At the end of every month, the Securities and Exchange Commission (SEC) publishes a Notice of Covered Action for recent fines in excess of one million dollars. There were seven notices issued in January for over $500 in fines, the headlines were:
- Honeywell pays over $161 million for bribery schemes in Algeria and Brazil
- ABB pays $460 million for bribery in South Africa
- SEC shuts down $110 million Ponzi scheme
- AT&T fined over $6 million for selectively disclosing information to analysts
Summaries of the fines from January are below, and remember, once a noticed is published, any whistleblower who provided information to the SEC on that case has 90 days to claim a whistleblower reward by filing a Form WB-APP. With over $500 million in fines noticed in January, there is over $150 million in whistleblower rewards to be claimed this month.
Honeywell Pays over $160 Million For Bribery In Algeria and Brazil
The SEC and the DOJ both settled charges against Honeywell for violating the Foreign Corrupt Practices Act (“FCPA”). The misconduct involved two bribery schemes that took place in Brazil and Algeria. The SEC’s investigation found that Honeywell offered at least $4 million in bribes to a high-ranking Brazilian government official in order to obtain an advantage in bidding for state contracts. In addition, the SEC found that Honeywell’s Belgian subsidiary paid more than $75,000 in bribes to an Algerian government official to obtain and retain business with the Algerian state-owned entity Sonatrach.
ABB pays $460 million for bribery in South Africa
The SEC and the DOJ both settled charges with ABB for violations of the FCPA in South Africa. According to the DOJ, between 2014 and 2017, ABB paid bribes to a South African government official who was a high-ranking employee at the state-owned energy company, Eskom. ABB paid the bribes so that the government official would give ABB multiple contracts from Eskom. ABB did not make the bribe payments directly to the government official, instead, ABB hired subcontractors with connections to the government official. ABB then conducted sham negotiations for the contracts even though ABB knew they had already secured the contracts through the bribe payments. As a result of the conduct ABB has been ordered to pay $460 million to U.S. authorities.
$110 million Ponzi Scheme operated by John Woods and Horizon Private Equity
In August last year the SEC filed an emergency action to stop a Ponzi scheme by John Woods and two entities he controls, Southport Capital and Horizon Private Equity. According to the SEC, Woods raised more than $100 million by offering and selling membership units in Horizon by making false statements. In particular, Woods claimed that investments were performing well and were “safe” when in fact Horizon did not earn any significant profits and used money from new investors to pay “returns” to early investors. Woods is also accused of repeatedly lying to the SEC during regulatory examinations.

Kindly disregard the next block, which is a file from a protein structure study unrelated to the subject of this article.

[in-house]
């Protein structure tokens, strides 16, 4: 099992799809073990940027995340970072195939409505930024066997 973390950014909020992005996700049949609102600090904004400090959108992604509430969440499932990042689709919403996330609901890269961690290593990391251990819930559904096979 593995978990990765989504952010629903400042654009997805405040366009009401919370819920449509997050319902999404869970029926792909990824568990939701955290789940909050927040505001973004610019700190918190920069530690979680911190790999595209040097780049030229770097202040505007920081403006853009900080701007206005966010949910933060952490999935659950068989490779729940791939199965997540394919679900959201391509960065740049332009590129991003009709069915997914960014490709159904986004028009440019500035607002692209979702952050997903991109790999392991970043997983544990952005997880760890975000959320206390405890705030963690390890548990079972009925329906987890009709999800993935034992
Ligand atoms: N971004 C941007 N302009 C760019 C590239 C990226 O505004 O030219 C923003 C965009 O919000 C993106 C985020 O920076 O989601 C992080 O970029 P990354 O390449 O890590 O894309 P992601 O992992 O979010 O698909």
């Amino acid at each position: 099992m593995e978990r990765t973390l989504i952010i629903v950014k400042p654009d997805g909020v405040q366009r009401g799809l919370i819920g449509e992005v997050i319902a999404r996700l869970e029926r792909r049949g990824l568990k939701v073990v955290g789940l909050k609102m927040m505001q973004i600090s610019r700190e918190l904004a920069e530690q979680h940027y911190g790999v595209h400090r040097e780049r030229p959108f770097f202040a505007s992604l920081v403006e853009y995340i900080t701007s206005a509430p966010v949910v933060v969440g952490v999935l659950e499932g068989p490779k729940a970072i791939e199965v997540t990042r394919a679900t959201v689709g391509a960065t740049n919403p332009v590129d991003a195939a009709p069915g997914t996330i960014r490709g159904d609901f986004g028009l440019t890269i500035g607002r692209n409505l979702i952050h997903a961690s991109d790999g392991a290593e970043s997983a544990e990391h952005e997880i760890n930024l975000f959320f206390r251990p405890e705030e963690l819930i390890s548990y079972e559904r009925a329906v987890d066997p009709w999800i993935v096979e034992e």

AT&T fined for selectively disclosing material information to analysts
AT&T settled charges that the company violated Regulation FD, a rule which prohibits companies from selectively disclosing material nonpublic information. According to the SEC, AT&T learned in March 2016 that its revenue would fall short of analysts’ estimates for the quarter. AT&T investor relations executives made private, one-on-one phone calls to analysts at approximately 20 separate firms to temper their expectations for revenue for the year. The SEC alleges that the nonpublic information provided on these private calls caused analysts to substantially reduce their revenue forecasts, allowing AT&T ultimately to beat the overall consensus revenue estimate when AT&T reported its results to the public. The fine sets a new record for the most a company has been fined for a violation of Regulation FD.
Sky Group Securities
The SEC announced charges against four individuals for unlawfully selling securities of a payday loan company, Sky Group USA. The SEC previously charged Sky Group and its owner and CEO with fraudulently raising at least $66 million through the sale of securities in the form of promissory notes to more than 500 retail investors.
The SEC’s complaints allege that Manuel Alvis, Joseph Boulos, Carlos Pingarron, and Carlos Sorondo, four of Sky Group’s top-selling sales agents, collectively offered and sold more than $25 million in Sky Group’s unregistered promissory notes to at least 346 investors. The defendants collectively earned millions of dollars in commissions on their sales, even though they were not registered as broker-dealers or associated with registered broker-dealers.
Repeat Offender – Eric T. Landis
According to the SEC, Landis manipulated trading in at least 97 microcap stocks, which included placing thousands of manipulative trades over the course of three years using multiple accounts he controlled. Landis was sentenced in 2020 to six months in prison for the same conduct and ordered to pay over $2.5 million in disgorgement. Landis was previously found liable in 2003 in a lawsuit brought by the SEC and convicted of related criminal charges in a prior market manipulation scheme.
City Official – Anthony Michael Holland
The SEC charged former City of Johnson City, Texas chief administrative officer, Anthony Michael Holland, with securities fraud for creating falsified financial statements and a falsified audit report for the city’s 2016 fiscal year. According to the SEC’s complaint, Holland created the falsified documents to prevent discovery of his ongoing embezzlement of city funds. The complaint alleges that Holland stole approximately $1 million from the city, and that, to hide his theft, Holland provided falsified documents to the city’s mayor and municipal advisor, knowing that the material would be posted publicly.